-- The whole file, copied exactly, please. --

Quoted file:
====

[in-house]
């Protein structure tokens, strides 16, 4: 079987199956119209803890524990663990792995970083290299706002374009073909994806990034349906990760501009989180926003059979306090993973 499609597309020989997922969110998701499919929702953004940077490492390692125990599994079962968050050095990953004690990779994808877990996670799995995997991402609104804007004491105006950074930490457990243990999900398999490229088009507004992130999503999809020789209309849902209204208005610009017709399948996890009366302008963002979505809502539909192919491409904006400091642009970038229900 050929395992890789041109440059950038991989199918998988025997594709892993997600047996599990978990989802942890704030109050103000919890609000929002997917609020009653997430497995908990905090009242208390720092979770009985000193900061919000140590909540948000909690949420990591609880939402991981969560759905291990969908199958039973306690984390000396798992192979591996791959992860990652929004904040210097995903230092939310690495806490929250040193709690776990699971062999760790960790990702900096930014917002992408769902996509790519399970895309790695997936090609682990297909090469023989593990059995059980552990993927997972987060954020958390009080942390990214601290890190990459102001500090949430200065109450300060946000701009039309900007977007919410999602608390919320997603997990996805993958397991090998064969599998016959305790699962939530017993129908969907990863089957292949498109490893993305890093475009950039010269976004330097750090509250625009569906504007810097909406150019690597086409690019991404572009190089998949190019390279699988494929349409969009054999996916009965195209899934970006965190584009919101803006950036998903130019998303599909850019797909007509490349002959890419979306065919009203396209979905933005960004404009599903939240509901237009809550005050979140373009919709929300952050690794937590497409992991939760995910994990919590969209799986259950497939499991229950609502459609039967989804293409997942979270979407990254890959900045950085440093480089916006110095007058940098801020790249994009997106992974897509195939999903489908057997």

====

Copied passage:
[in-house]
């Protein structure tokens, strides 16, 4: 079987199956119209803890524990663990792995970083290299706002374009073909994806990034349906990760501009989180926003059979306090993973 499609597309020989997922969110998701499919929702953004940077490492390692125990599994079962968050050095990953004690990779994808877990996670799995995997991402609104804007004491105006950074930490457990243990999900398999490229088009507004992130999503999809020789209309849902209204208005610009017709399948996890009366302008963002979505809502539909192919491409904006400091642009970038229900 050929395992890789041109440059950038991989199918998988025997594709892993997600047996599990978990989802942890704030109050103000919890609000929002997917609020009653997430497995908990905090009242208390720092979770009985000193900061919000140590909540948000909690949420990591609880939402991981969560759905291990969908199958039973306690984390000396798992192979591996791959992860990652929004904040210097995903230092939310690495806490929250040193709690776990699971062999760790960790990702900096930014917002992408769902996509790519399970895309790695997936090609682990297909090469023989593990059995059980552990993927997972987060954020958390009080942390990214601290890190990459102001500090949430200065109450300060946000701009039309900007977007919410999602608390919320997603997990996805993958397991090998064969599998016959305790699962939530017993129908969907990863089957292949498109490893993305890093475009950039010269976004330097750090509250625009569906504007810097909406150019690597086409690019991404572009190089998949190019390279699988494929349409969009054999996916009965195209899934970006965190584009919101803006950036998903130019998303599909850019797909007509490349002959890419979306065919009203396209979905933005960004404009599903939240509901237009809550005050979140373009919709929300952050690794937590497409992991939760995910994990919590969209799986259950497939499991229950609502459609039967989804293409997942979270979407990254890959900045950085440093480089916006110095007058940098801020790249994009997106992974897509195939999903489908057997």